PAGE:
The Fundamentals of Financial Wellbeing

Wednesday, April 21, 2021

The Fundamentals of Financial Wellbeing

 Wellbeing is the buzzword of the decade. The world is finally waking up to the importance of wellbeing, from workplace wellbeing to at-home self-care. Unfortunately, financial wellbeing often gets left out of the conversation. And in some ways this is no surprise, talking about money has often been a taboo in British culture. The unfortunate irony is that money is exactly the thing we need to be talking about most. Indeed, most people are more anxious about their finances than they are about their health, relationships or career, and poor financial wellbeing can have a negative domino effect on all areas of our life – regardless of our income.

40% of UK employees have less than £100 in savings for an emergency.

Should an emergency arise, many of us are simply unprepared, leading to a knock-on effect on our mental and physical health, and work performance. This causes a great deal of anxiety: over a third of us Brits claim financial stress keeps us up at night.

Furthermore, many of us simply don't save enough to invest in the things that really matter to us long-term.

So, how do we prevent this, and maximise our financial wellbeing?

Here are the fundamentals to get you started:

  

1. Check Out Your Situation

When it comes to financial wellness, ignorance is not bliss.A key building block of financial health is simply being in-the-know about your situation. When it comes to our bank accounts, a lot of us bury our heads in the sand, so if you can just be aware of your finances you're already a step ahead.

It may be overwhelming at first but knowing your income and expenditure will give you confidence and know-how to make empowering decisions.

Key things to check are your:

  • PENSION(S)- Do you have one or several from different employers? How much do you have saved?
  • CURRENT ACCOUNT(S) - How much money do you have here? Could some of that be placed into savings?
  • SAVINGS ACCOUNT(S)- How many? How much money in each?
  • INVESTMENTS - do you have investments? How much?
  • DEBT - How much debt do you owe have? Are there deadlines you need to know about?
  • COMMITMENTS - regular payments you have to make. (i.e. rent, utilities,  phone bills, monthly subscriptions, mortgage payments)

2. Make a Long-Term Plan

Now you know your financial status, it's time to start planning for the future. Start thinking about where you want to be financially in 1, 5 or 10 years time. Before you can achieve your goals, you need to se them. Figure out what you want, and what you need.

Think about how much money you want for your pension. Do you need to save up for a house? Tuition? A holiday fund? And perhaps most important - Do you have a rainy day fund?

The data is clear, those who have 3-6 months of living expenses saved up have significantly higher financial happiness than those who do not. And it makes sense, with a buffer zone they simply have more time to figure things out.

Now you can make a budget, and plan how much you need to save or invest each month to reach your goals.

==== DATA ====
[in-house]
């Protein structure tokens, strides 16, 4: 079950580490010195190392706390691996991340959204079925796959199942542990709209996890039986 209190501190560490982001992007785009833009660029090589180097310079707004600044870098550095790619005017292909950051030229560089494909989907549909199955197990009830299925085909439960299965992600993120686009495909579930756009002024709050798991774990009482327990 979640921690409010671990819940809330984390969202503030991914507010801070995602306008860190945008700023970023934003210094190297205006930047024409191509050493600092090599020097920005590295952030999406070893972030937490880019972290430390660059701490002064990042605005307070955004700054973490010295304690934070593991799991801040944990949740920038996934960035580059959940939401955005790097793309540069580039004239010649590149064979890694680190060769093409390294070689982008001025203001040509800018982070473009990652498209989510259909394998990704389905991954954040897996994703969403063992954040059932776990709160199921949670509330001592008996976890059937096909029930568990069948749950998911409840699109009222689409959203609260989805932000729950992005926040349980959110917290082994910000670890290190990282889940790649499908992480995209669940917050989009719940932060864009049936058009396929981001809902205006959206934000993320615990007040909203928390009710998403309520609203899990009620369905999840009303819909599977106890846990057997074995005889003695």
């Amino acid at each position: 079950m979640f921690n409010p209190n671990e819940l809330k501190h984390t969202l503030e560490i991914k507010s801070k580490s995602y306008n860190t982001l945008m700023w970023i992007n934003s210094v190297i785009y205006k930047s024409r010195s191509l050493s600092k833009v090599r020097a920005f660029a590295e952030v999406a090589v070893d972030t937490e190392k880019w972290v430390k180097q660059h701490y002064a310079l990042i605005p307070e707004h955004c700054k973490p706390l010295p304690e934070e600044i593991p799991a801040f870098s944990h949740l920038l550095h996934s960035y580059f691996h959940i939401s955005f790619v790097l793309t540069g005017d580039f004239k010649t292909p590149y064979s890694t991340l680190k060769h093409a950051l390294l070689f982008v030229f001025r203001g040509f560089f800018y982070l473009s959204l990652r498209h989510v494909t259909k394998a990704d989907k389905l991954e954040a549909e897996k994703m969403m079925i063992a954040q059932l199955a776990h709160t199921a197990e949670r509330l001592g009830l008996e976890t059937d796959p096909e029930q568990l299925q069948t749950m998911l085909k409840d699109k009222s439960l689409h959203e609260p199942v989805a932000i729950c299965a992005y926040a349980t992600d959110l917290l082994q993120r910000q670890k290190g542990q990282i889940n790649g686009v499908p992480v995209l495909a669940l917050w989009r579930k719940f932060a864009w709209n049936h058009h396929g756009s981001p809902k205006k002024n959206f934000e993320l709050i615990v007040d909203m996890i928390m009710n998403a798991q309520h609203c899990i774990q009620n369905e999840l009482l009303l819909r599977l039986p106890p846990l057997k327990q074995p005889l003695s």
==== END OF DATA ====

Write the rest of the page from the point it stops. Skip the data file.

3. But Also...Start Small

Long-term planning can seem overwhelming, so you can definitely start small. In fact, short-term saving, or budgeting for the month ahead, is perhaps the most important aspect of financial health. After all, big goals are reached only through small consistent actions. Also, for people on the lower end of the wage scale, or those of us who haven’t yet gotten into the swing of saving, this is a brilliant place to start.

Monthly budgeting over time can lead to huge savings.

Simply detract your pension, rent, utilities and essential spending such as grocery shopping, and see how much you have left over for the month. From that, you can detract any pleasures you want to keep, such as a small clothes budget, and if there's any left over, we can pop that right into our savings.

Ideally, we can leave a little left over each month as a cushioning.  Having a little wiggle room from month-to-month can be a stress-reliever in case a hiccup comes along; such as needing a laptop repair.

If we focus first on budgeting for the month ahead, we can start seeing ourselves as a ‘saver’.

Once we identify as being a 'saver' we can easily pick up the right habits to start saving on a grand scale. Any improvement, however small, is a step in the right direction.

Remember: slow and steady wins the race.

 

4. The Early Bird Catches the Worm

The importance of this pre-planning is a key value for us, which is why we offer pay before payday. Being early to view all your upcoming bills and setup automatic transfers to your savings helps you stay ahead of the curb and back in the driver’s seat.

This allows you to more time to plan, prep, spend and save the money you worked so hard to earn. Indeed, an early pay day adjoined to short and long-term planning is a golden trio in the world of personal finance.

At Wagebox, all your personal finance is streamlined into one place, so it’s easier than ever to have a handle on your money and stop fretting about finances.

You don’t have to be a money mastermind or earn a 6-figure salary to have feel the relief that comes with financial freedom.